No. 1 - Year 5 - 12/2014
Literature and Culture

‘I can touch him now’: Harry Potter as a Gothic Narrative of Trauma and Homoerotic Sexual Abuse

DOI: 10.15291/sic/


In this article I argue that the Harry Potter novels constitute a Gothic narrative about homoerotic child abuse. The various confrontations between Harry and the Dark Lord are interpreted as representing the unavoidable encounter with what Ruth Bienstock Anolik has defined as ‘the sexual Other’ infiltrating the Self in Gothic texts. Specifically, I examine the re-enactment of trauma in the narrative as a typical trope of the Gothic. Harry’s progressive acquisition of knowledge on his adversary is therefore interpreted as a metaphor for the gradual re-assertion of repressed traumatic memories on consciousness.

Keywords: Harry Potter, trauma, repression, Gothic, abuse

The critical readings on J. K. Rowling’s Harry Potter novels hitherto published have mainly focused on the commercially-successful and worldwide consumerist phenomenon of the series and have specifically considered it as belonging to the literary genre of children literature (Carey 159; Rangwala 140; Nafici 209; Nikolajeva 240). We could, however, also inscribe the series into the Gothic genre. This is due to the use of many figures (such as the monster), locations (such as the castle), and tropes (such as the depiction of the story’s villain as a sexual threat or the theme of the return of the past) that are typical of the Gothic genre. The novels begin with the murders of Lily and James Potter and the attempt on the life of Harry (Hook 91) and are then permeated by the “themes of evil, darkness, destruction and murder” (Patrick and Patrick 221). As some critics have noted, there are “numerous and horrendous instances of violence” (Taub and Servaty-Seib 22) throughout the series and death is one of the dominant themes of the narrative, which “moves from wonder, innocence, and comedy to fear, experience, and tragedy” (Behr 263). Secondly, many of the scenes of the seven novels are set in environments which are typically Gothic, as the following examples illustrate: the Forbidden Forest inhabited by many dangerous and lethal creatures in The Philosophers Stone; the mysterious and hidden chamber under the Hogwarts castle within which a frightening and monstrous horror resides in The Chamber of Secrets; the low and narrow secret passages leading out of the castle in The Prisoner of Azkaban; the dark and overgrown graveyard in The Goblet of Fire; the labyrinthic corridors of the Department of Mysteries in The Order of the Phoenix, full of rooms which are actually laboratories where dangerous experiments unknown to the community at large take place; and the frightening cave containing a lake which hides an army of zombies in The Half-Blood Prince. As Anne Hiebert Alton has recognized, the use of such Gothic elements “leads to an atmosphere that tends to be frightening” and thus further stimulates suspense in the reader (203). For example, the tunnel under the castle – a location which itself has been the proper setting for Gothic narratives since Horace Walpole’s 1764 The Castle of Otranto – leading Harry and Ron to the Chamber of Secrets in the second volume of the series is depicted as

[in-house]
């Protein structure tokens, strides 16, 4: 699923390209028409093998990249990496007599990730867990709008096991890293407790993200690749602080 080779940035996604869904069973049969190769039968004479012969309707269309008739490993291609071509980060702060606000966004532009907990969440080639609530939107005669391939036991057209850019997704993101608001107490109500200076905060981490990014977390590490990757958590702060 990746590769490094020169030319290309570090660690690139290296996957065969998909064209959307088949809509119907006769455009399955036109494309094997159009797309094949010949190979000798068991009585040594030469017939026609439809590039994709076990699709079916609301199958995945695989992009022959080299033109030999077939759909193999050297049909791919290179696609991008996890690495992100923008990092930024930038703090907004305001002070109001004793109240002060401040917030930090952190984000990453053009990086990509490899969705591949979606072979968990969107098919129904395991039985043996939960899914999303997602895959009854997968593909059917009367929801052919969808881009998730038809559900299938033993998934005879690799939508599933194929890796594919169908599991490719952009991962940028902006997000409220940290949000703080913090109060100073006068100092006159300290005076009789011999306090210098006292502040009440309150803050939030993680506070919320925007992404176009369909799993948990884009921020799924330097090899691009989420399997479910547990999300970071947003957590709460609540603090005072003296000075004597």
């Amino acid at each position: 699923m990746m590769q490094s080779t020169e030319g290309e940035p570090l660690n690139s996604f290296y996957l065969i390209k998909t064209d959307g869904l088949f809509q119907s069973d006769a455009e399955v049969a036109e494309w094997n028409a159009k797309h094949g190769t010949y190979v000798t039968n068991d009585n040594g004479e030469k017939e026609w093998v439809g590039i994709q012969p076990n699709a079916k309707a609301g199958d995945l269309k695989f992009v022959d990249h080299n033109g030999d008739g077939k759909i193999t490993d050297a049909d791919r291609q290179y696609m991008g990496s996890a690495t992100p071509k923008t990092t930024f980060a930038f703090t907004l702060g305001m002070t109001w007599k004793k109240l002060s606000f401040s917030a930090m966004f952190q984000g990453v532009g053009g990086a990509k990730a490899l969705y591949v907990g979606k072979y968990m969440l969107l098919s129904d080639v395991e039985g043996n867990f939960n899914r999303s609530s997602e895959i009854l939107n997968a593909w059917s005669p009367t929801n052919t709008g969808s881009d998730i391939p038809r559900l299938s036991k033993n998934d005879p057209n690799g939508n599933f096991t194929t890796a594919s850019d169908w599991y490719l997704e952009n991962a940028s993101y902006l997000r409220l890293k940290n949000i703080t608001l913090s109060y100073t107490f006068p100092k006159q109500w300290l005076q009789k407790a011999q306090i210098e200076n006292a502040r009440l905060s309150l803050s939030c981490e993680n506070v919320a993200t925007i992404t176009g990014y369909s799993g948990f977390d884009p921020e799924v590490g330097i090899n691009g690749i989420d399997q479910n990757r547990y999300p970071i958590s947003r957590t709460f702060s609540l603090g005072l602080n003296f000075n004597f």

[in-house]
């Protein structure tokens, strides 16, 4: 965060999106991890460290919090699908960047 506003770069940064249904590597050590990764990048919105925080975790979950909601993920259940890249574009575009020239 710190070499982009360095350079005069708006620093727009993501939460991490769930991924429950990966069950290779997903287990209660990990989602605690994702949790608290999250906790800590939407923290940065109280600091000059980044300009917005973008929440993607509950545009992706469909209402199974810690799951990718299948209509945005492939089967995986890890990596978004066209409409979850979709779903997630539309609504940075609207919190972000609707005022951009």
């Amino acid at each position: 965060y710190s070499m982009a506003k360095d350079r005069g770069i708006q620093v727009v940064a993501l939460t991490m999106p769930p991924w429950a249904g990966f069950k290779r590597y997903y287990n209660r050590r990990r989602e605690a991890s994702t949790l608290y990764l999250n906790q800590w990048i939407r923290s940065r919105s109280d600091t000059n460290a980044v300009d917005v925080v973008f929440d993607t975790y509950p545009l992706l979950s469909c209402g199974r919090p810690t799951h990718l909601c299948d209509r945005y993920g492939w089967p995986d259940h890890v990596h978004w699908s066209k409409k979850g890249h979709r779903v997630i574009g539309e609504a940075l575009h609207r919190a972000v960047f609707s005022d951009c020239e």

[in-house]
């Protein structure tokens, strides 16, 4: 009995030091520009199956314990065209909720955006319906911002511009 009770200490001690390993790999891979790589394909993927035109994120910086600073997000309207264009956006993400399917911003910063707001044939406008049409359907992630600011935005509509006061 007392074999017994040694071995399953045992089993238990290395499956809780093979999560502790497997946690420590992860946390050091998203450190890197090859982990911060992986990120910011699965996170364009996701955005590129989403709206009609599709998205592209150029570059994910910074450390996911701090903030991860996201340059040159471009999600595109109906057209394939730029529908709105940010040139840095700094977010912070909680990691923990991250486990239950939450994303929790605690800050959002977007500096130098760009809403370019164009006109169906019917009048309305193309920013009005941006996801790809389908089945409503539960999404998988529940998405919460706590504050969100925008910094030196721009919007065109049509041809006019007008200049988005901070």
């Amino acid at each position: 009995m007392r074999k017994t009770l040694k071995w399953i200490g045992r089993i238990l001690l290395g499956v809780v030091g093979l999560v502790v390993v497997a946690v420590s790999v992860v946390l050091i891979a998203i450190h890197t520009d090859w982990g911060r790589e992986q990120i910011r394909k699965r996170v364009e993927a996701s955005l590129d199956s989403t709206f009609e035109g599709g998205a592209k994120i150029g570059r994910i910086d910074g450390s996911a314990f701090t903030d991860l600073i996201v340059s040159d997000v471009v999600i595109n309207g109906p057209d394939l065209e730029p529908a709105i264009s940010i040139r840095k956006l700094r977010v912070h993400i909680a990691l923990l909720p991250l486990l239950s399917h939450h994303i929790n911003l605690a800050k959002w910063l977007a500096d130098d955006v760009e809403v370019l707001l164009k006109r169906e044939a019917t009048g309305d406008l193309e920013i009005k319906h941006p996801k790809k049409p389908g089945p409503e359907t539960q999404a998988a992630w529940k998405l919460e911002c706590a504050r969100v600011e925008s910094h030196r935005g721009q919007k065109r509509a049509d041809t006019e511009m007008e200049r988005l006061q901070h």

so dark that they could only see a little distance ahead. Their shadows on the wet walls looked monstrous in the wandlight. . . . the tunnel was quiet as the grave [and the floor] was littered with small animal bones. (Chamber 223)

This description could easily remind the reader of the tunnels of a castle as described in many Gothic novels, such as in Ann Radcliffe’s 1790 A Sicilian Romance, Elisa Parson’s 1793 The Castle of Wolfenbach and Bram Stoker’s 1897 Dracula. In the latter work, for example, the character of Jonathan Harker adventures into a “dark, tunnel-like passage, through which came a deathly, sickly odour [growing] closer and heavier”, which leads to the ruined chapel where Count Dracula sleeps (Stoker 63). In both The Chamber of Secrets and Dracula, the monster resides in the chamber at the end of the passage, menacingly waiting for its victim.